Secondary Tummy Tuck
Q: Dr. Eppley, I don’t think I want a reverse secondary tummy tuck, I really do not want the scar, so probably no need to come back in and have him evaluate that. I still want to fix the skin laxity above my belly button. You said we could do a full tummy tuck, but I want to get clarity on a few things before we go any further. During my last tummy tuck, the Dr cut my stalk and moved my belly button down, therefore I only have blood supply from my skin and because of that what complication can arise? Here are a few questions I have for you if you don’t mind passing along.
1. Since my belly button was cut from the stalk and moved, what are the chances of getting necrosis and my belly button dying ?
2. What can be done if it does die? What is the wound care process?
3. Can it be re-attached to the stalk during surgery?
4. What can be done to prevent my belly button dying?
5. If the risk of my belly button dying is too high, and I could be looking at months of wound care and belly button revisions, what are my other options to correct the aesthetics? Just liposuction and another mini?
6. I really want my loose skin fixed above the belly button, I just understandably do not want to lose my belly button. A: In answer to your belly button questions about further tummy tuck surgery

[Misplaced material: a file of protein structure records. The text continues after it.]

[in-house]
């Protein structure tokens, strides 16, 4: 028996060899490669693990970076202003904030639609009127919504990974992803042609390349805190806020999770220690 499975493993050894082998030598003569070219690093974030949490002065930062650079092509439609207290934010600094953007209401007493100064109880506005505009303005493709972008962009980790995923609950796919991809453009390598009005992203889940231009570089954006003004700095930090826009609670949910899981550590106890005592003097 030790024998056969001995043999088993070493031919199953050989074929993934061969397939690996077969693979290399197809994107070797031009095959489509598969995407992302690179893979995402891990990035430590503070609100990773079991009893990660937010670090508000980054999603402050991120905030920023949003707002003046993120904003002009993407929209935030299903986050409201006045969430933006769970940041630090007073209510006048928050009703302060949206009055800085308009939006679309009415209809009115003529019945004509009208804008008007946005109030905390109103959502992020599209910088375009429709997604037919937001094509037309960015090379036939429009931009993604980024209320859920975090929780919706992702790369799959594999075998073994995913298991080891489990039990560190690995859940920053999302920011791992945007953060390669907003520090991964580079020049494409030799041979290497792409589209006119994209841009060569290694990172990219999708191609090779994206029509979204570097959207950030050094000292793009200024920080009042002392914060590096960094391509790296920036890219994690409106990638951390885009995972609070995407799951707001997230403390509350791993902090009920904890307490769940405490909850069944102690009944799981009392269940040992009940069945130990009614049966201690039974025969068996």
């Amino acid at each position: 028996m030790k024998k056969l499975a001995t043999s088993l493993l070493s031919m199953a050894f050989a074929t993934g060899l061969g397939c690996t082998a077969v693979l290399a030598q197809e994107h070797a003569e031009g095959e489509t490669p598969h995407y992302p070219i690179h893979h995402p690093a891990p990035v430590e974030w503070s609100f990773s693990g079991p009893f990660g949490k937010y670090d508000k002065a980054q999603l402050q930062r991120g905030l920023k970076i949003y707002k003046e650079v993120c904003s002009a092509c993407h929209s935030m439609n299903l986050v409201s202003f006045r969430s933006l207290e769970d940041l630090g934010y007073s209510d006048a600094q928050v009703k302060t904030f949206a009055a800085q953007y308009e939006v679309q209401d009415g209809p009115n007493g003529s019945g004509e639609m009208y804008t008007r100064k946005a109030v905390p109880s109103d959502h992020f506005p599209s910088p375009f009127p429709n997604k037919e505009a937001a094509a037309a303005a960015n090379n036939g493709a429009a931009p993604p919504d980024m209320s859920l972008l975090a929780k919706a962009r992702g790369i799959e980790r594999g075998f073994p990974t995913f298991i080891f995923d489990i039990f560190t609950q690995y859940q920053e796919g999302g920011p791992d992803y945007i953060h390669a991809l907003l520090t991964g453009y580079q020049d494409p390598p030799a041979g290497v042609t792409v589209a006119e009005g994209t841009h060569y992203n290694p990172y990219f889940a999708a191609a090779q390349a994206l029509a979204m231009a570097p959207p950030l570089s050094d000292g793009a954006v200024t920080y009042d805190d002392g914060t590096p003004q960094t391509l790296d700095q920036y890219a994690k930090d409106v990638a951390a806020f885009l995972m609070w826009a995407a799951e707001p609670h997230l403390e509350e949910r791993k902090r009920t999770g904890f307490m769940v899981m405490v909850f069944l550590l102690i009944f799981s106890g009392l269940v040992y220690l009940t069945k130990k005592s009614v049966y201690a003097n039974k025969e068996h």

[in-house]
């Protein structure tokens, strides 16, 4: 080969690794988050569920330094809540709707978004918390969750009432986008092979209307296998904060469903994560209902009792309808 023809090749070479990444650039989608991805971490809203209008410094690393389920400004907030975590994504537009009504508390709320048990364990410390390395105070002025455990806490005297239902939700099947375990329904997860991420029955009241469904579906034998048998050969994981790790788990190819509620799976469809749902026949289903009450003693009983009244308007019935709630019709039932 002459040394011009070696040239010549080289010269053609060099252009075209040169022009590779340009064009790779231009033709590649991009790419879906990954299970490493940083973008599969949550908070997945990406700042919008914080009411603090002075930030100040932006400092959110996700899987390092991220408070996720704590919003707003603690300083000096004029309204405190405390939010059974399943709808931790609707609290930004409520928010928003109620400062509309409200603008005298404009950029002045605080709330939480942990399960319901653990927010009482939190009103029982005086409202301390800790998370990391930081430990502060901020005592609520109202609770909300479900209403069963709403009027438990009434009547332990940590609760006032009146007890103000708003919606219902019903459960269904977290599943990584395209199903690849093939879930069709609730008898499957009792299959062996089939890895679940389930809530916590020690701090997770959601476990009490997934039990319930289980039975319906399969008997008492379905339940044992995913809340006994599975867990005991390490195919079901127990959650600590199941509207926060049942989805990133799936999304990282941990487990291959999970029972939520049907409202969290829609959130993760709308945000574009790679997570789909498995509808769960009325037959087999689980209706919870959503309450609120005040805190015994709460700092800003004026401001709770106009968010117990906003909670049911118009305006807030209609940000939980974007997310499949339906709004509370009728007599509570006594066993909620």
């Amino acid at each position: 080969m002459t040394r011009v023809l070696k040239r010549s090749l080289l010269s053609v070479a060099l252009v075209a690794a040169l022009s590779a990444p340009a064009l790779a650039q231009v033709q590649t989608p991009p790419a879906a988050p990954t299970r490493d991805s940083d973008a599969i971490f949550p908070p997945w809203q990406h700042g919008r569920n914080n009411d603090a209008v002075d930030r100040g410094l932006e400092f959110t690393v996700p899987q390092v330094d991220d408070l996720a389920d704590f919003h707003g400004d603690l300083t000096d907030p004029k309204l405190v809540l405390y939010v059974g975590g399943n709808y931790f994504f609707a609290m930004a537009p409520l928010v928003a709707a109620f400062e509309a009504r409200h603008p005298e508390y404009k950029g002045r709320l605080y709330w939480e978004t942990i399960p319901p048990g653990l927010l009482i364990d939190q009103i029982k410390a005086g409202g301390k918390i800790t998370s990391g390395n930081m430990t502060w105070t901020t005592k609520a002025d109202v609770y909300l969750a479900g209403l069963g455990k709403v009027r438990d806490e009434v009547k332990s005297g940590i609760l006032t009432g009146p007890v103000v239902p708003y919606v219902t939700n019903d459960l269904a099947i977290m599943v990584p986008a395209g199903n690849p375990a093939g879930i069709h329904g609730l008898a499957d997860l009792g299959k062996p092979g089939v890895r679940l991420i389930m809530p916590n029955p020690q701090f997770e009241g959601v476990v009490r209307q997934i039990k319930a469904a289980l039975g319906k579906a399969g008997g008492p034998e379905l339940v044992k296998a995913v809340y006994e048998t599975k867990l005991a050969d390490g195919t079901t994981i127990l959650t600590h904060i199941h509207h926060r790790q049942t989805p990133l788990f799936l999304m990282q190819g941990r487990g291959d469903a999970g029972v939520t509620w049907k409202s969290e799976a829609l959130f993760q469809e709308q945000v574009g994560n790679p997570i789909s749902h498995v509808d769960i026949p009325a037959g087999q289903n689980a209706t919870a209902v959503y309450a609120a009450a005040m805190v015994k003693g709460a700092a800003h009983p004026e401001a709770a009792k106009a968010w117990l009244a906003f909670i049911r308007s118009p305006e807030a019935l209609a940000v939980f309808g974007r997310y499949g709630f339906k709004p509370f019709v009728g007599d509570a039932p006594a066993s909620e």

A: In answer to your secondary tummy tuck questions:
1) It is impossible to give an exact percentage of this potential risk. Suffice it to say it is not zero. But I would say it is more likely to survive than die
2) If it undergoes necrosis, the wound will have to go through the long healing process which will take a few months.
3) During a full tummy tuck, the existing outer belly button and its stalk are separated from the overlying skin which is removed and then a new hole made in the outer skin to bring it back through.
4) The only way to eliminate the risk of not having a belly button survival problem is to not do a full tummy tuck.
5) Liposuction and another mimi tummy tuck is the way to eliminate the risk of any belly button survival issues.
6) No one of course wants to lose their belly button. But given your prior tummy tuck history and your optimal aesthetic abdominal reshaping goals, that is the risk that has to be taken.
Dr. Barry Eppley